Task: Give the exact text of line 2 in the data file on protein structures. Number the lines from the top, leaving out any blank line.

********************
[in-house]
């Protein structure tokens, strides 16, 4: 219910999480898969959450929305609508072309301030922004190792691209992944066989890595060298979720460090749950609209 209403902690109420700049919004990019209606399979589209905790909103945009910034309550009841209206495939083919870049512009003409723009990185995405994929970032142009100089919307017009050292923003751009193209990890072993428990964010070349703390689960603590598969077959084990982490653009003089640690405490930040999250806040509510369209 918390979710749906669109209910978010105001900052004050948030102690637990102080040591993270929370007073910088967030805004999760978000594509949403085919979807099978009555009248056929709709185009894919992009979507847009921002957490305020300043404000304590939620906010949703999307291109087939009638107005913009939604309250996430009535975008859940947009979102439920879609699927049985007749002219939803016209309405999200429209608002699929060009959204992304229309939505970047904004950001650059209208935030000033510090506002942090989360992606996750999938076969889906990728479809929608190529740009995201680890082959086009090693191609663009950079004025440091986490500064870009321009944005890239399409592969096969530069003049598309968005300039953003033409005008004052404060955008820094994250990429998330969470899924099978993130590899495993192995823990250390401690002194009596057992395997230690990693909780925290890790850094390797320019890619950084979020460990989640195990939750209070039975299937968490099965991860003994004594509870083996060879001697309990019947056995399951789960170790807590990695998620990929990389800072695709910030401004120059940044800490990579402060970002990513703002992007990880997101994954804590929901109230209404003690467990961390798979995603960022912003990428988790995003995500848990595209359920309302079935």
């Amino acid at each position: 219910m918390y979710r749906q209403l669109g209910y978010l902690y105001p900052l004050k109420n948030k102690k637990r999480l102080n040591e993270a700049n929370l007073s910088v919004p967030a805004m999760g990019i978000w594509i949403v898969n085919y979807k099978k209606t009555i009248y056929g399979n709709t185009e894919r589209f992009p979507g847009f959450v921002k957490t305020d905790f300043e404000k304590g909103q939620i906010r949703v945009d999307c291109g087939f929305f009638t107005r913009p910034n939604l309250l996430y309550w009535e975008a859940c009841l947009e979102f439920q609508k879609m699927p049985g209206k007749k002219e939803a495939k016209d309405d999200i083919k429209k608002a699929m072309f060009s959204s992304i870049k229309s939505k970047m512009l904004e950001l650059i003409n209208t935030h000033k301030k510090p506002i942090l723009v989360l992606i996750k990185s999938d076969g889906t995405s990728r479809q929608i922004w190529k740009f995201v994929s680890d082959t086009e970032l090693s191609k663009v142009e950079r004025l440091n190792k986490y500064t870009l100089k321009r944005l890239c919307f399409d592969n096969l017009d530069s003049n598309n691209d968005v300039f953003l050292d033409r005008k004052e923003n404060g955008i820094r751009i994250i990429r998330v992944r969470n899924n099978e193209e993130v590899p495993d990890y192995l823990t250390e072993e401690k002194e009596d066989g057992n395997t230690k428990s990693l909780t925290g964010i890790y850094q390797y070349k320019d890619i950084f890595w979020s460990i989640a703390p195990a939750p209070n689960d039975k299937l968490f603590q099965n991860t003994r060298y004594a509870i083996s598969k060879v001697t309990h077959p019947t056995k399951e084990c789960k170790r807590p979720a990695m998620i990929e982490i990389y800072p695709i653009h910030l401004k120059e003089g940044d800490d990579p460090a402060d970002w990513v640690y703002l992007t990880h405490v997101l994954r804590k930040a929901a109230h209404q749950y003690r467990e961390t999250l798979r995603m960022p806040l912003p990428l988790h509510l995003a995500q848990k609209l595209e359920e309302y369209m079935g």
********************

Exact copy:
């Protein structure tokens, strides 16, 4: 219910999480898969959450929305609508072309301030922004190792691209992944066989890595060298979720460090749950609209 209403902690109420700049919004990019209606399979589209905790909103945009910034309550009841209206495939083919870049512009003409723009990185995405994929970032142009100089919307017009050292923003751009193209990890072993428990964010070349703390689960603590598969077959084990982490653009003089640690405490930040999250806040509510369209 918390979710749906669109209910978010105001900052004050948030102690637990102080040591993270929370007073910088967030805004999760978000594509949403085919979807099978009555009248056929709709185009894919992009979507847009921002957490305020300043404000304590939620906010949703999307291109087939009638107005913009939604309250996430009535975008859940947009979102439920879609699927049985007749002219939803016209309405999200429209608002699929060009959204992304229309939505970047904004950001650059209208935030000033510090506002942090989360992606996750999938076969889906990728479809929608190529740009995201680890082959086009090693191609663009950079004025440091986490500064870009321009944005890239399409592969096969530069003049598309968005300039953003033409005008004052404060955008820094994250990429998330969470899924099978993130590899495993192995823990250390401690002194009596057992395997230690990693909780925290890790850094390797320019890619950084979020460990989640195990939750209070039975299937968490099965991860003994004594509870083996060879001697309990019947056995399951789960170790807590990695998620990929990389800072695709910030401004120059940044800490990579402060970002990513703002992007990880997101994954804590929901109230209404003690467990961390798979995603960022912003990428988790995003995500848990595209359920309302079935």